England (4-4-2): Robinson (Tottenham); G Neville (Manchester Utd), Ferdinand (Manchester Utd), Terry (Chelsea), A Cole (Arsenal); Beckham (Real Madrid), Lampard (Chelsea), Gerrard (Liverpool), J Cole (Chelsea); Defoe (Tottenham), Rooney (Manchester Utd). Substitutes used: James (Manchester City) for Robison, h-t; Johnson (Chelsea) for G Neville, h-t; Carragher (Liverpool) for Terry, h-t; Owen (Real Madrid) for Defoe, h-t; Hargreaves (Bayern Munich) for Lampard, 64; Jenas (Newcastle) for Gerrard, 84.

Referee: T H Ovrebo (Norway).

PROMOTED VIDEO
Have you tried new the Independent Digital Edition apps?
Caption competition
Caption competition
Latest stories from i100
Have you tried new the Independent Digital Edition apps?

Bleacher Report

Daily Quiz
Independent Dating
and  

By clicking 'Search' you
are agreeing to our
Terms of Use.

Career Services

Day In a Page

Homeless Veterans appeal: 'You look for someone who's an inspiration and try to be like them'

Homeless Veterans appeal

In 2010, Sgt Gary Jamieson stepped on an IED in Afghanistan and lost his legs and an arm. He reveals what, and who, helped him to make a remarkable recovery
Could cannabis oil reverse the effects of cancer?

Could cannabis oil reverse effects of cancer?

As a film following six patients receiving the controversial treatment is released, Kate Hilpern uncovers a very slippery issue
The Interview movie review: You can't see Seth Rogen and James Franco's Kim Jong Un assassination film, but you can read about it here

The Interview movie review

You can't see Seth Rogen and James Franco's Kim Jong Un assassination film, but you can read about it here
Serial mania has propelled podcasts into the cultural mainstream

How podcasts became mainstream

People have consumed gripping armchair investigation Serial with a relish typically reserved for box-set binges
Jesus Christ has become an unlikely pin-up for hipster marketing companies

Jesus Christ has become an unlikely pin-up

Kevin Lee Light, aka "Jesus", is the newest client of creative agency Mother while rival agency Anomaly has launched Sexy Jesus, depicting the Messiah in a series of Athena-style poses
Rosetta space mission voted most important scientific breakthrough of 2014

A memorable year for science – if not for mice

The most important scientific breakthroughs of 2014
Christmas cocktails to make you merry: From eggnog to Brown Betty and Rum Bumpo

Christmas cocktails to make you merry

Mulled wine is an essential seasonal treat. But now drinkers are rediscovering other traditional festive tipples. Angela Clutton raises a glass to Christmas cocktails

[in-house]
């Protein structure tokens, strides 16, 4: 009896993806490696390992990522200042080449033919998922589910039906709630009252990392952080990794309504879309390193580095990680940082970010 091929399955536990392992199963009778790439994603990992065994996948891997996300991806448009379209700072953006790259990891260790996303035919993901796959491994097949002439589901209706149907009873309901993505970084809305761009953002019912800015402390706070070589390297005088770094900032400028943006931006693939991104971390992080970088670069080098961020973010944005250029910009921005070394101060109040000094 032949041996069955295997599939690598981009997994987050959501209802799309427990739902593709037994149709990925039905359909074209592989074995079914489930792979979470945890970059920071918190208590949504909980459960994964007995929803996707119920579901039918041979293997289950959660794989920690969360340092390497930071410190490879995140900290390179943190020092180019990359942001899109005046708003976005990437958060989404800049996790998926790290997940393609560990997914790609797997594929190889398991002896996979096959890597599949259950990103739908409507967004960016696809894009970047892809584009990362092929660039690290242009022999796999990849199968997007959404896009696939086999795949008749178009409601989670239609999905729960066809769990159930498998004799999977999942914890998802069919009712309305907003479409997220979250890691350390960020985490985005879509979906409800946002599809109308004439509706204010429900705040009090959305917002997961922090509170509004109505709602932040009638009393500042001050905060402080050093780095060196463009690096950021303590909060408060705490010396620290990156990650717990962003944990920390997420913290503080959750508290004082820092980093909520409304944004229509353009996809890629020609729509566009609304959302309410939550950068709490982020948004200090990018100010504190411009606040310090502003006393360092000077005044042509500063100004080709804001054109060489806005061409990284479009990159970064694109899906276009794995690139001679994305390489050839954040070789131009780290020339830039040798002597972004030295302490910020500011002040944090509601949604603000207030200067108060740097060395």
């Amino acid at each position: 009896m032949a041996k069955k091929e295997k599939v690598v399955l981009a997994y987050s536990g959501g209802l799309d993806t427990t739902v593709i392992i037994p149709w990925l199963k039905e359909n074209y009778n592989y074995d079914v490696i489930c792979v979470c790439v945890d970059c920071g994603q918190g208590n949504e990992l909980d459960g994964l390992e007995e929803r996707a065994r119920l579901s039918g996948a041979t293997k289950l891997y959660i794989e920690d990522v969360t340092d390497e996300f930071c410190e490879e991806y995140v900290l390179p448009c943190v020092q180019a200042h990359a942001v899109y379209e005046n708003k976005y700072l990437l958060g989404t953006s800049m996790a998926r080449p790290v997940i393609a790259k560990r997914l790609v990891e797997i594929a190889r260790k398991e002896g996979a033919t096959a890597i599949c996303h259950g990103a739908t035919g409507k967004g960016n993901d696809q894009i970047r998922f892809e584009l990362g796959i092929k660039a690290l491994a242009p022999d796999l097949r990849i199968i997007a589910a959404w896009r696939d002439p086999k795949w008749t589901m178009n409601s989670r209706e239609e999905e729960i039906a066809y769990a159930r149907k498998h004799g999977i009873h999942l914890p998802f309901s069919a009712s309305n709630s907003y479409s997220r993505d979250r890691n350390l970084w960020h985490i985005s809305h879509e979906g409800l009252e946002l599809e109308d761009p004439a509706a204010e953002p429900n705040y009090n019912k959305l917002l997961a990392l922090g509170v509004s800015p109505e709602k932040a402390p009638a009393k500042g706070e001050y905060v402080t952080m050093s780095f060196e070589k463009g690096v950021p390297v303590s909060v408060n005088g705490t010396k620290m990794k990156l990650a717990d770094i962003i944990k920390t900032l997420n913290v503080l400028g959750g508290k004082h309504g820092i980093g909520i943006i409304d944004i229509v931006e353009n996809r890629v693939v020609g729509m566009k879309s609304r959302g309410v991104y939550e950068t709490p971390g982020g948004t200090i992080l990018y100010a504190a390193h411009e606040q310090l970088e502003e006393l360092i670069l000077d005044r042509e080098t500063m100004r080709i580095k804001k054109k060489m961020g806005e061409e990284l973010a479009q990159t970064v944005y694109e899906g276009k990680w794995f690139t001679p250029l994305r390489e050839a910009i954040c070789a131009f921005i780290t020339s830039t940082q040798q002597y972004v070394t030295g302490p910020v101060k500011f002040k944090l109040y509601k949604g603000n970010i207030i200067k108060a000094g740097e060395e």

5 best activity trackers

Fitness technology: 5 best activity trackers

Up the ante in your regimen and change the habits of a lifetime with this wearable tech
Paul Scholes column: It's a little-known fact, but I have played one of the seven dwarves

Paul Scholes column

It's a little-known fact, but I have played one of the seven dwarves
Fifa's travelling circus once again steals limelight from real stars

Fifa's travelling circus once again steals limelight from real stars

Club World Cup kicked into the long grass by the continued farce surrounding Blatter, Garcia, Russia and Qatar
Frank Warren column: 2014 – boxing is back and winning new fans

Frank Warren: Boxing is back and winning new fans

2014 proves it's now one of sport's biggest hitters again
Jeb Bush vs Hillary Clinton: The power dynamics of the two first families

Jeb Bush vs Hillary Clinton

Karen Tumulty explores the power dynamics of the two first families
Stockholm is rivalling Silicon Valley with a hotbed of technology start-ups

Stockholm is rivalling Silicon Valley

The Swedish capital is home to two of the most popular video games in the world, as well as thousands of technology start-ups worth hundreds of millions of pounds – and it's all happened since 2009
Did Japanese workers really get their symbols mixed up and display Santa on a crucifix?

Crucified Santa: Urban myth refuses to die

The story goes that Japanese store workers created a life-size effigy of a smiling "Father Kurisumasu" attached to a facsimile of Our Lord's final instrument of torture
Jennifer Saunders and Kate Moss join David Walliams on set for TV adaptation of The Boy in the Dress

The Boy in the Dress: On set with the stars

Walliams' story about a boy who goes to school in a dress will be shown this Christmas